Tuesday, 2 April 2019

Ngaio Marsh -

Back when I was in my late teens, intoxicated by having wages (which in those days came as a fold of crisp notes in a little purple packet made of what looked like grease proof paper but with all the mad swirls on the inside so you couldn’t see through) I started branching out and reading crime writers who were not Agatha Christie or Conan Doyle. Michael Innes, Margery Allingham, Leslie Charteris (does he count?) P D James, Ruth Rendell, Ellis Peters and, of course, Ngaio Marsh.

Marsh was my favourite new discovery at the time, and I fully intended to read them all, not relying on serendipity to pick them up second hand but buying them in the new brightly coloured paperbacks, ordering one and then the next so that I read them more or less in order.  But somehow I dropped off, frustrated by the not especially helpful bookshop in Covent Garden I may have mentioned before (I read a short story by the owner later in life and wondered if the problem was just that he wasn’t a bookshop owner, but a frustrated author doing the next best thing) but also because I was getting less out of them as I went along.

At the time I wasn’t sure why – I didn’t blog, I wasn’t writing essays, and I wasn’t in the habit of analysing a text too closely. I just accepted that I wasn't enjoying them anymore, and I stopped.

Reading The PassingTramp on Marsh made me wonder again what I would think of those books now. Did I just fall out of love with them? Or did they get progressively less enjoyable? Was it the snobbery and sexism? If so why should Christie’s be just a little irritating to me but Marsh’s really objectionable? 

So while on holiday in Siracusa I downloaded and read two that I had absolutely not been enamoured of the first time round. Spinsters in Jeopardy and False Scent.

Well, Spinsters in Jeopardy is not as bad as I remembered. I remember the Alleyns' young son as being deeply annoying. Actually he’s alright, as children in adults books go. Neither too twee and unbelievable or a miniature adult. The mystery is just plain odd, with it’s themes of cults and drugs and bringing a child anywhere near where this was happening, which you absolutely would not do and your superiors would rightly give you hell for doing. Spadework is done to make it clear this wasn’t the plan and yet, somehow, it happens, but even then I cannot believe either parent would go along with it or worse, having done it, take their eye off him for a second once the bad guys know what he looks like. Even the younger me knew that kidnapped children do not normally turn up safe and sound and just a bit tearful, and the confidence of the police and Alleyn and to a lesser extent Troy was ludicrous.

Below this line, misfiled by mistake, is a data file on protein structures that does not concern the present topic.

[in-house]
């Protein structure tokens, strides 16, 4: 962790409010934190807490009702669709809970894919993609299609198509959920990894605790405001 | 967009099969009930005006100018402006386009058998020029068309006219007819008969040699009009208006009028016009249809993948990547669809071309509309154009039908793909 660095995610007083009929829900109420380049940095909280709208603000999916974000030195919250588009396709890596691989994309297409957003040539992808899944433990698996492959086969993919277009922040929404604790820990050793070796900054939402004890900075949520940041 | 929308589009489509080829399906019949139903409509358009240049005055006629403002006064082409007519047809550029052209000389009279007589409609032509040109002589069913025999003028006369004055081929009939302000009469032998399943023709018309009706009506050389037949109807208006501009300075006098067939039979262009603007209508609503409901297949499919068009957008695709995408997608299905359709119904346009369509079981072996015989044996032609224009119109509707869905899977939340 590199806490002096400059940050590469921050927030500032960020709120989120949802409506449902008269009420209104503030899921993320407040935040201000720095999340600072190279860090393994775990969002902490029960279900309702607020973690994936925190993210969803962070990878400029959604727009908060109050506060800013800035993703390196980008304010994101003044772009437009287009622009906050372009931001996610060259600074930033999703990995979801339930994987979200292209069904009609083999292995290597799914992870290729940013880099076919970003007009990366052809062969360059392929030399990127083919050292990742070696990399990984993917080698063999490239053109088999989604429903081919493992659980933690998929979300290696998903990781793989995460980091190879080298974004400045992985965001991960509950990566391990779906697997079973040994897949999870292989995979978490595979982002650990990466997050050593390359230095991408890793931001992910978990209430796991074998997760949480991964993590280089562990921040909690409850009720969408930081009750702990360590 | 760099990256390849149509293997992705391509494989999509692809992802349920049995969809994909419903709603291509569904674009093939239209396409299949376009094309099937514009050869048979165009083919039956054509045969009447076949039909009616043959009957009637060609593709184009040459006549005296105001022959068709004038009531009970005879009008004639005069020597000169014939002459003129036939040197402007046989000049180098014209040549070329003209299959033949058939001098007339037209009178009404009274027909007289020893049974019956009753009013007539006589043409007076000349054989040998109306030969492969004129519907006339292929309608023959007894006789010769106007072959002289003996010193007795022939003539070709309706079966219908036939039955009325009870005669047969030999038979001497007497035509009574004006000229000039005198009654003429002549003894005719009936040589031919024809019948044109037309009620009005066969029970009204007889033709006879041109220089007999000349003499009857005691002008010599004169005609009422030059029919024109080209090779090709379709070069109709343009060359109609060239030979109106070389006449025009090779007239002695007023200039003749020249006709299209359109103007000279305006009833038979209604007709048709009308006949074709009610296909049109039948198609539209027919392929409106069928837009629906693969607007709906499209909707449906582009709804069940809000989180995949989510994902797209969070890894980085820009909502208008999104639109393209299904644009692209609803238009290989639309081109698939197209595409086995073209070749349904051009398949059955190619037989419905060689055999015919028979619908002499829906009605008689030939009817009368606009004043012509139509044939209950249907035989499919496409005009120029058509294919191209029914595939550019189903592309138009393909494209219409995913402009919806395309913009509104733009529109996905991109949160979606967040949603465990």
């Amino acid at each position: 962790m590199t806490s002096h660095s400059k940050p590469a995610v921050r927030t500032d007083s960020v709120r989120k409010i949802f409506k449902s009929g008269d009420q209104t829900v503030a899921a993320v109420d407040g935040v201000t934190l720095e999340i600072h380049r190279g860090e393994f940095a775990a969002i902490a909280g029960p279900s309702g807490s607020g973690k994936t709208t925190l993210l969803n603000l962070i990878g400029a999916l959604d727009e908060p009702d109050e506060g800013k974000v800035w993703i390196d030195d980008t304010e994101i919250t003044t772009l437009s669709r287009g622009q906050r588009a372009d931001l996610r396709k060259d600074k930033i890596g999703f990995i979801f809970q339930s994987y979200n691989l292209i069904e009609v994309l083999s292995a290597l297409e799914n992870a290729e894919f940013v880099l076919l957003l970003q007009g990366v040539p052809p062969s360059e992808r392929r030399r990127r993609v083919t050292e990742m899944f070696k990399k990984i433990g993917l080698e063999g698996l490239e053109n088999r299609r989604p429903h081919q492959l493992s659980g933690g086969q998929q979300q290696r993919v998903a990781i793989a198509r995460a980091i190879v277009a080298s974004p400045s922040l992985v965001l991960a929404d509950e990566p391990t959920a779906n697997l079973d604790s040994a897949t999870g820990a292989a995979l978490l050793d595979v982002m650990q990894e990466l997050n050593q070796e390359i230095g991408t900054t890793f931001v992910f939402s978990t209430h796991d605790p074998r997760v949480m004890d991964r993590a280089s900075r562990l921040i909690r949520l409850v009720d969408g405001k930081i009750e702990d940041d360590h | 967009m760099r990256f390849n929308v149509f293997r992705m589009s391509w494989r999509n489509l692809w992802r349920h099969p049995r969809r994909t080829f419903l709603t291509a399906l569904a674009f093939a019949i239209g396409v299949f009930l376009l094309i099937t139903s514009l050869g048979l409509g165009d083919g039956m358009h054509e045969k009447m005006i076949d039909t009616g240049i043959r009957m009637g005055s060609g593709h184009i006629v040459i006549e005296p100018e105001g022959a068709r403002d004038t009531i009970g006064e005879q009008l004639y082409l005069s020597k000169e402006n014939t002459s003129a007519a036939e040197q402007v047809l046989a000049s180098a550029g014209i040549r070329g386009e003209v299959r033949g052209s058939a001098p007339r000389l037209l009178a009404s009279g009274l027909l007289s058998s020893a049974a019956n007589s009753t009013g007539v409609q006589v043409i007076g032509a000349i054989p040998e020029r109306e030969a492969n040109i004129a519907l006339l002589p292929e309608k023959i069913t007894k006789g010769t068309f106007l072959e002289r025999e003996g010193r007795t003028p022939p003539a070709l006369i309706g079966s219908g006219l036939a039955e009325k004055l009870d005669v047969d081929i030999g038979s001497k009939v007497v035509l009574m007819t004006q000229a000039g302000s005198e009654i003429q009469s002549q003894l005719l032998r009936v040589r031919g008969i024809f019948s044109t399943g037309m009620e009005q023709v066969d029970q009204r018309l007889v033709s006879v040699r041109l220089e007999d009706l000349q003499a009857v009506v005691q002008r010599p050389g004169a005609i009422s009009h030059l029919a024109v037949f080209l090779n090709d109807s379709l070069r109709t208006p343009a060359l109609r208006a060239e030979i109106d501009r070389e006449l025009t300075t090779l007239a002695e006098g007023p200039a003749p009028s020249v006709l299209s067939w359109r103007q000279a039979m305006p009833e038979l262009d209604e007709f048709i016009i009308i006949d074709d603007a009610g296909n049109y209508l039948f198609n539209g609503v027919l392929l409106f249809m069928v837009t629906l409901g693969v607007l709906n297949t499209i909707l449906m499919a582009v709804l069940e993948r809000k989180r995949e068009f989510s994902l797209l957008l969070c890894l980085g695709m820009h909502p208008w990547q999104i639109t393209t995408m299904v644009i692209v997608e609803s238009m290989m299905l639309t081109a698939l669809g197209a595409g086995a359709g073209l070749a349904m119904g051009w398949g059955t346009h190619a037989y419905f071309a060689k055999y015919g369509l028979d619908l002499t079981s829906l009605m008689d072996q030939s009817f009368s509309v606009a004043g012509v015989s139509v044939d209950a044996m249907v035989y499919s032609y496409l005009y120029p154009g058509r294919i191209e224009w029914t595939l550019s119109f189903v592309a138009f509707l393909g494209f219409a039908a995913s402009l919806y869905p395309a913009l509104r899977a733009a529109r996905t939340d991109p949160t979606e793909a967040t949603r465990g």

Other than that it’s a daft but entertaining story of drugs and Satanism and stabbings and some of the supporting characters were excellent, so maybe a 6.5/10 - were it not a Marsh I would probably be more generous.

False Scent on the other hand made me very uncomfortable. I barely remember this one at all, although I did remember the murderer and the motive, which made me even more uncomfortable this time round, and raised flesh-creeping questions about the value of women as people instead of some kind of bauble to look at that is worthless once it’s flawed.

SPOILERS whited out beneath.… please highlight to read:

I could have stomached if the admittedly deeply unpleasant victim had been killed for money or freedom, but she has actually been killed because she’s no longer pretty and nice. And no longer is the correct phrase – the interviews her nearest and dearest have with the police show that she’s been getting worse, which presumably means she’s having some sort of mental or emotional crisis. And instead of support she gets zapped like a bug. Lovely.

So – will I read more? I did also download Grave Mistake a little while ago, and it was a nice workmanlike job of a mystery - but even after a second reading it didn’t really stick. I remember that the most interesting characters were the cleaning lady and the victim’s daughter, but the motive has dropped totally out of my head. I have read Singing in the Shrouds within the last few years (and reviewed briefly) and again it wasn’t as bad as I remembered, but I didn’t love it. I have regularly reread my two favourites Death in a White Tie (mentioned here) and Artists in Crime, (which I absolutely should review at some point). In Death at the Dolphin, on the other hand, I really like the set up but can take or leave the murder. A tale of exasperated management, tiresome intrigues between the cast and the revival of a beautiful old theatre would have done me. 

Others I can't remember at all, and so a reread and filling in of gaps is clearly indicated, and although I'm reluctant to over-commit myself (my course starts in May and I still haven’t finished the Dark Tower series), surely I could commit to a Marsh I don't remember a month? 

Second of the Month, every month. One Marsh. Starting with The Nursing Home Murder, with a little background about A Man Lay Dead and Enter a Murderer, just for context.. 

And I will, I will, I will get the Dark Tower finished.. Maybe I should do my dissertation on it. King is very clear that it was at least inspired by Lord of the Rings, and of course the poem that starts 'Childe Roland to the Dark Tower came..' which line originally came from King Lear, so there's the whole intertextuality thing going on.

And I'd have to finish it then.

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